In her third outing as director, Asia Argento physically takes herself out of frame (after assuming the lead roles in both Scarlet Diva and The Heart Is Deceitful Above All Things) for her most personal film to date. In many ways beyond the fact that Argento starred in Catherine Breillat's The Last Mistress, Misunderstood pairs rather well with Abuse of Weakness, as both films turn the directors' own lives into fiction to explore some rather profound and complex emotions (though Argento said if she really wanted to make a film about her parents, it'd be more along the lines of Capturing the Friedmans than this). In Misunderstood, Argento paints a candy-colored diorama of Rome in the early 1980s where nine-year-old Aria, brilliantly played by Giulia Salerno, lives with her occasionally volatile, often neurotic, and consistently self-centered parents and her two sisters. Aria's father (Gabriel Garko) is a handsome, vain, superstitious actor who is a bit of a celebrity in Italy. Her mother (Charlotte Gainsbourg) is a beautiful musician who changes her style with every successive lover who enters (and inevitably leaves) their lives.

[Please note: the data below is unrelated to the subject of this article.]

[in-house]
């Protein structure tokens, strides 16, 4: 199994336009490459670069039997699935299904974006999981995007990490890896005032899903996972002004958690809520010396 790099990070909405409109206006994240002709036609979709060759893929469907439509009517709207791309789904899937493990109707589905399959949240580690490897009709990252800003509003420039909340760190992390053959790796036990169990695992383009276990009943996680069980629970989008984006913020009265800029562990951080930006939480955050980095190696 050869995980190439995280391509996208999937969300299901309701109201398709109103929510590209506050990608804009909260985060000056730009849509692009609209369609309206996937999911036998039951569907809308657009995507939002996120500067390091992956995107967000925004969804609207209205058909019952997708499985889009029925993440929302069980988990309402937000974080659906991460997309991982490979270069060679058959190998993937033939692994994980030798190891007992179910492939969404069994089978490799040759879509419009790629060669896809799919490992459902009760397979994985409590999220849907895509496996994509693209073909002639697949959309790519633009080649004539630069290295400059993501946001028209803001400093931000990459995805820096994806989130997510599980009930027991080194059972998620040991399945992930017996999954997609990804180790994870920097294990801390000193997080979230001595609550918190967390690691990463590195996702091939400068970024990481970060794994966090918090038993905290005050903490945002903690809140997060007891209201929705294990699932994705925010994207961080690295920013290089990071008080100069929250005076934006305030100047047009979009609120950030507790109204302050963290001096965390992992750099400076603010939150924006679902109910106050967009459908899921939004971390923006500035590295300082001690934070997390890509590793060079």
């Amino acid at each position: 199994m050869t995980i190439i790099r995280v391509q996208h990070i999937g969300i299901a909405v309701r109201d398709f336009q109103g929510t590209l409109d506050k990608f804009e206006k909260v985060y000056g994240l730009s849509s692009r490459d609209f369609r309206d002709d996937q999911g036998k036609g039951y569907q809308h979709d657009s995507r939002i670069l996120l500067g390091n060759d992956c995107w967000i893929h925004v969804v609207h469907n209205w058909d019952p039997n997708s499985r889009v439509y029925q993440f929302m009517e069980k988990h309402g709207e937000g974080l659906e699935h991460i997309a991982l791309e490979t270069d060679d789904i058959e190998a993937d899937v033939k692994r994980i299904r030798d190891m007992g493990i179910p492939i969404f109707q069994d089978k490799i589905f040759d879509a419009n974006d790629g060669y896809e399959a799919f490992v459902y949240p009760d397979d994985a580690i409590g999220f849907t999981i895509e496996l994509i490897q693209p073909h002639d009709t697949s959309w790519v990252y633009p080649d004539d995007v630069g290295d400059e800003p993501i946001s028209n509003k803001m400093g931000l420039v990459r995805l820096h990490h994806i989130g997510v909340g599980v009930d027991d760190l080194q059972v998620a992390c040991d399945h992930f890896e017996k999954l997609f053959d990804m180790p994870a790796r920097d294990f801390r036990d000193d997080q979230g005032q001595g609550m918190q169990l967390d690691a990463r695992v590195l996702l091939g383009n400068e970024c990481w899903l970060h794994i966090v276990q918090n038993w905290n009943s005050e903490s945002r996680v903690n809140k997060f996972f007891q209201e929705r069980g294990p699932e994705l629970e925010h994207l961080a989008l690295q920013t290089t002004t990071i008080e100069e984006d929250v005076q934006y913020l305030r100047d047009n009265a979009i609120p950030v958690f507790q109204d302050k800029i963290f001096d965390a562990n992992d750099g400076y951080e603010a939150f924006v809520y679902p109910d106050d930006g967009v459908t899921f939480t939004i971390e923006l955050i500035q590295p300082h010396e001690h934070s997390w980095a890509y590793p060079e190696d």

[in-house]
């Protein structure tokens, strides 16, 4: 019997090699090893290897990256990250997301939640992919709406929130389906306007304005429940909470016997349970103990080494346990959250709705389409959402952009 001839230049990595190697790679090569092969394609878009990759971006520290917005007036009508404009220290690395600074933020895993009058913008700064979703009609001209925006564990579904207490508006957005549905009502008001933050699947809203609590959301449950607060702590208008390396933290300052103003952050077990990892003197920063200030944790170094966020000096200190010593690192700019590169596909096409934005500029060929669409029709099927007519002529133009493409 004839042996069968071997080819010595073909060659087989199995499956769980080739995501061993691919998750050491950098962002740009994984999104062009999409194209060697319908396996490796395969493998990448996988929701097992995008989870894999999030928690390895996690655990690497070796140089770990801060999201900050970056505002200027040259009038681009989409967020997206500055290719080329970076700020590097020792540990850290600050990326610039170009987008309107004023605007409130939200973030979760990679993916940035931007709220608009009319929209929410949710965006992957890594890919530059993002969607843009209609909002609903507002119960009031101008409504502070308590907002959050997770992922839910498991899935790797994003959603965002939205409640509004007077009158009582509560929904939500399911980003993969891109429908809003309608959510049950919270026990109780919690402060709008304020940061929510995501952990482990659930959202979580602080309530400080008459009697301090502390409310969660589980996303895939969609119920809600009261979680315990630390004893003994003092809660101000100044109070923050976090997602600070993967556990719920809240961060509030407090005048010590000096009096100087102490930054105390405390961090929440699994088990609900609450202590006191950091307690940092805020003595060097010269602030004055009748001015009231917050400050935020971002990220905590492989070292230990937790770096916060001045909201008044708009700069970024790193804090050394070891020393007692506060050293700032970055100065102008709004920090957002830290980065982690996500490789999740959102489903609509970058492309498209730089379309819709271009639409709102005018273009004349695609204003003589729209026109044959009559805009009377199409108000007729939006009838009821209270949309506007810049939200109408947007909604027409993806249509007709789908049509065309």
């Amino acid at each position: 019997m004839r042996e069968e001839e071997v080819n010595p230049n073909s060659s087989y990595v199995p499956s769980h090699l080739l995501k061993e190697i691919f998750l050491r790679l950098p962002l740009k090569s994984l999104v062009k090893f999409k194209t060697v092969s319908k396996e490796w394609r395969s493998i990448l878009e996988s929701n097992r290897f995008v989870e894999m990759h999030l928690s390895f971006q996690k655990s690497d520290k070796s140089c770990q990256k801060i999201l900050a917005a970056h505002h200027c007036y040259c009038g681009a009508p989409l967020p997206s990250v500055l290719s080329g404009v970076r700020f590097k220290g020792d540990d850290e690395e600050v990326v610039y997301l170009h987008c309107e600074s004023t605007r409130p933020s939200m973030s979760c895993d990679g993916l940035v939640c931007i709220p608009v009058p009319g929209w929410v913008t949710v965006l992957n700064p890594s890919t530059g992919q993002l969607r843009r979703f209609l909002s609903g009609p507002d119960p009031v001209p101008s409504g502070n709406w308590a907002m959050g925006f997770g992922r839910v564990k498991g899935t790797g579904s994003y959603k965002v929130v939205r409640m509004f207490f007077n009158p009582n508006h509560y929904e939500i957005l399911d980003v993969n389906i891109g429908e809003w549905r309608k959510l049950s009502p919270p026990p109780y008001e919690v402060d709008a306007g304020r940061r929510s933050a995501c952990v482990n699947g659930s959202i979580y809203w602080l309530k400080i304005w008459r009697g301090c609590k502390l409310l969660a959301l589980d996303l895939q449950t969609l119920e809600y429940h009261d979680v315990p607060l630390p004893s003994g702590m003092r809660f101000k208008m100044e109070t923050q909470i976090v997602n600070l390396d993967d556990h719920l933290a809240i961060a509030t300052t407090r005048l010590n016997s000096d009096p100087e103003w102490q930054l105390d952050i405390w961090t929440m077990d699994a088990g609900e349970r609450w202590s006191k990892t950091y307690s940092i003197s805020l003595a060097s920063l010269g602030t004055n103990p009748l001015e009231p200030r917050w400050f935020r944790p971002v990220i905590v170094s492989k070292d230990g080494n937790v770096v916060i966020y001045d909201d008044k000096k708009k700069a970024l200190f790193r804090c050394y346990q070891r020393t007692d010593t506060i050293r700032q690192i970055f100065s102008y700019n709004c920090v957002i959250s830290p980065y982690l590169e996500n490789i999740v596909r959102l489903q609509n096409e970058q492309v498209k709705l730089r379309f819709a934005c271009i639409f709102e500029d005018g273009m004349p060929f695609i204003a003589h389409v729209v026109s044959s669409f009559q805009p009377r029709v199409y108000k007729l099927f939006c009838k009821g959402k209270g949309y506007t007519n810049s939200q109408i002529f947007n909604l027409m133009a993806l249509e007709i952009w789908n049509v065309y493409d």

With: Giulia Salerno, Charlotte Gainsbourg, Gabriel Garko, Carolina Poccioni, Anna Lou Castoldi, Alice Pea, Andrea Pittorino, Riccardo Russo, Sofia Patron, Gianmarco Tognazzi, Max Gazzè, Justin Pearson